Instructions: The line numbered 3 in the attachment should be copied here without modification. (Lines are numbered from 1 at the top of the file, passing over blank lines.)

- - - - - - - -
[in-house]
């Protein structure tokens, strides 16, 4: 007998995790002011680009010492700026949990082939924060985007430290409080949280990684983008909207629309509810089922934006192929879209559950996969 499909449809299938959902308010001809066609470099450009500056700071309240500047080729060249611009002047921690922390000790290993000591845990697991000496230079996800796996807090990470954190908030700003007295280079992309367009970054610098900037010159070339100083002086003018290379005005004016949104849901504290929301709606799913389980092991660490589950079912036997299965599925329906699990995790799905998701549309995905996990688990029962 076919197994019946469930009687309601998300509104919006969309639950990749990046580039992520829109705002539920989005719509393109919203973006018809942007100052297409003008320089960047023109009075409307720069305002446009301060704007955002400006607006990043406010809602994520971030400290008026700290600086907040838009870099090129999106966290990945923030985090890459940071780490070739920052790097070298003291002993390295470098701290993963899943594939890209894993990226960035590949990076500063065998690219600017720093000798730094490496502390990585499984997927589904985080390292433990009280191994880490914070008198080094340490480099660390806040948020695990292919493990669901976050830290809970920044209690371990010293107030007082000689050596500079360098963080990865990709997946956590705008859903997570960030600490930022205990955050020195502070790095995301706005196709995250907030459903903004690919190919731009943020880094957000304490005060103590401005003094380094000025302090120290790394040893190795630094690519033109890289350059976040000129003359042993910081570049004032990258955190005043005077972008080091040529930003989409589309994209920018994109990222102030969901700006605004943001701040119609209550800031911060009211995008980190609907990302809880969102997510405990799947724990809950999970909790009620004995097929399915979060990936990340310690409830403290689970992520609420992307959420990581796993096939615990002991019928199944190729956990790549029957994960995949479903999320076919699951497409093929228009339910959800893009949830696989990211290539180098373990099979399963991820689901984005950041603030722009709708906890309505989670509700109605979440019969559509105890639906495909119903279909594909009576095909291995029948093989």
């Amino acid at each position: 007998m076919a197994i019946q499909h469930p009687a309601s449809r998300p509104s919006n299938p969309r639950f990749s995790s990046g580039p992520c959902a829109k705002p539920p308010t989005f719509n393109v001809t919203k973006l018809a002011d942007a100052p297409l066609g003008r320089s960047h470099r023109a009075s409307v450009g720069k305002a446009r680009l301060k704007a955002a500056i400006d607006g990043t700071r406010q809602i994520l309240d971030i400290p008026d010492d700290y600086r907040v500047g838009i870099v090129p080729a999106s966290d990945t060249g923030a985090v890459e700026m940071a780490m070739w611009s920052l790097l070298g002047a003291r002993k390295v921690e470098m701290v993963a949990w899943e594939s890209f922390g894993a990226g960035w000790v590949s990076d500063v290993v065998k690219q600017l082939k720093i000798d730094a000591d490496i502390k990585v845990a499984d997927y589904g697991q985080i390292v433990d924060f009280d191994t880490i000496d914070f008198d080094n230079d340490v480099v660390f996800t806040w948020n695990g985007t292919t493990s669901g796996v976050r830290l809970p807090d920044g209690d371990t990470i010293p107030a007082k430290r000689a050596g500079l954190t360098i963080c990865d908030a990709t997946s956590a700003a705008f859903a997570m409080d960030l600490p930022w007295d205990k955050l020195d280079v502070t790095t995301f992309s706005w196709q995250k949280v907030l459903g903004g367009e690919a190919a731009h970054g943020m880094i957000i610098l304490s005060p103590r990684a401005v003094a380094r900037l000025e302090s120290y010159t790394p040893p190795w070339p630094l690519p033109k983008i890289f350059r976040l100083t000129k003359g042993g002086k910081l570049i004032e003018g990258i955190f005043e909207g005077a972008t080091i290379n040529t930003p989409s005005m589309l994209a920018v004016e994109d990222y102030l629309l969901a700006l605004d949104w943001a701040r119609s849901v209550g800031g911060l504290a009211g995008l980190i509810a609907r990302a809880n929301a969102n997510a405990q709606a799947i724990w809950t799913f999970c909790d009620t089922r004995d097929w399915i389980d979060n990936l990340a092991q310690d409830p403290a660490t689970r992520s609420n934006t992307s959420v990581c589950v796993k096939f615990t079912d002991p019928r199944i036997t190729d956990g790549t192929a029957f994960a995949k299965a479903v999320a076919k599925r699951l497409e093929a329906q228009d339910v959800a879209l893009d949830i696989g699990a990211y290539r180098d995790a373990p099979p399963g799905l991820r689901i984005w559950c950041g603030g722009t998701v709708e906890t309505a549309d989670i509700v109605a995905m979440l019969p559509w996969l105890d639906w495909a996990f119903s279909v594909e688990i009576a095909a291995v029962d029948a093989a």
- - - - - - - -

């Amino acid at each position: 007998m076919a197994i019946q499909h469930p009687a309601s449809r998300p509104s919006n299938p969309r639950f990749s995790s990046g580039p992520c959902a829109k705002p539920p308010t989005f719509n393109v001809t919203k973006l018809a002011d942007a100052p297409l066609g003008r320089s960047h470099r023109a009075s409307v450009g720069k305002a446009r680009l301060k704007a955002a500056i400006d607006g990043t700071r406010q809602i994520l309240d971030i400290p008026d010492d700290y600086r907040v500047g838009i870099v090129p080729a999106s966290d990945t060249g923030a985090v890459e700026m940071a780490m070739w611009s920052l790097l070298g002047a003291r002993k390295v921690e470098m701290v993963a949990w899943e594939s890209f922390g894993a990226g960035w000790v590949s990076d500063v290993v065998k690219q600017l082939k720093i000798d730094a000591d490496i502390k990585v845990a499984d997927y589904g697991q985080i390292v433990d924060f009280d191994t880490i000496d914070f008198d080094n230079d340490v480099v660390f996800t806040w948020n695990g985007t292919t493990s669901g796996v976050r830290l809970p807090d920044g209690d371990t990470i010293p107030a007082k430290r000689a050596g500079l954190t360098i963080c990865d908030a990709t997946s956590a700003a705008f859903a997570m409080d960030l600490p930022w007295d205990k955050l020195d280079v502070t790095t995301f992309s706005w196709q995250k949280v907030l459903g903004g367009e690919a190919a731009h970054g943020m880094i957000i610098l304490s005060p103590r990684a401005v003094a380094r900037l000025e302090s120290y010159t790394p040893p190795w070339p630094l690519p033109k983008i890289f350059r976040l100083t000129k003359g042993g002086k910081l570049i004032e003018g990258i955190f005043e909207g005077a972008t080091i290379n040529t930003p989409s005005m589309l994209a920018v004016e994109d990222y102030l629309l969901a700006l605004d949104w943001a701040r119609s849901v209550g800031g911060l504290a009211g995008l980190i509810a609907r990302a809880n929301a969102n997510a405990q709606a799947i724990w809950t799913f999970c909790d009620t089922r004995d097929w399915i389980d979060n990936l990340a092991q310690d409830p403290a660490t689970r992520s609420n934006t992307s959420v990581c589950v796993k096939f615990t079912d002991p019928r199944i036997t190729d956990g790549t192929a029957f994960a995949k299965a479903v999320a076919k599925r699951l497409e093929a329906q228009d339910v959800a879209l893009d949830i696989g699990a990211y290539r180098d995790a373990p099979p399963g799905l991820r689901i984005w559950c950041g603030g722009t998701v709708e906890t309505a549309d989670i509700v109605a995905m979440l019969p559509w996969l105890d639906w495909a996990f119903s279909v594909e688990i009576a095909a291995v029962d029948a093989a």